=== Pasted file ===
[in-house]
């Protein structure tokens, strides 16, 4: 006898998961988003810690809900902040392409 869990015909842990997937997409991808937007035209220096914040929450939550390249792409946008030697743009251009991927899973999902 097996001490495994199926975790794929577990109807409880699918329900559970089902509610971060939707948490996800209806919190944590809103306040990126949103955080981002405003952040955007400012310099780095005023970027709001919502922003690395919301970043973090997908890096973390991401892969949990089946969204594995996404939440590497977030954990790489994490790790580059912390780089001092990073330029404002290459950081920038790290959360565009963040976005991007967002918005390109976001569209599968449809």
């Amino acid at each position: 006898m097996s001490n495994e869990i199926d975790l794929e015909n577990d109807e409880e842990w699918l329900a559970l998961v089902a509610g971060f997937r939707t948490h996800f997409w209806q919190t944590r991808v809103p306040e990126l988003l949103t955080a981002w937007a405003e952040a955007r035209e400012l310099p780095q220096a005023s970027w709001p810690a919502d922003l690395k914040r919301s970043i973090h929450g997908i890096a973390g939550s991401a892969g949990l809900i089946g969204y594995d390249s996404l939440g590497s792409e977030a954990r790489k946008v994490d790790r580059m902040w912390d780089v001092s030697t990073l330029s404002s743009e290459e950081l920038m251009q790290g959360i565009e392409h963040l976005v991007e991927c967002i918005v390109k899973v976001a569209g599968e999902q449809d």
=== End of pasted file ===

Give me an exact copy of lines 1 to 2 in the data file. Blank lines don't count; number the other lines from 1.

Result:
[in-house]
């Protein structure tokens, strides 16, 4: 006898998961988003810690809900902040392409 869990015909842990997937997409991808937007035209220096914040929450939550390249792409946008030697743009251009991927899973999902 097996001490495994199926975790794929577990109807409880699918329900559970089902509610971060939707948490996800209806919190944590809103306040990126949103955080981002405003952040955007400012310099780095005023970027709001919502922003690395919301970043973090997908890096973390991401892969949990089946969204594995996404939440590497977030954990790489994490790790580059912390780089001092990073330029404002290459950081920038790290959360565009963040976005991007967002918005390109976001569209599968449809």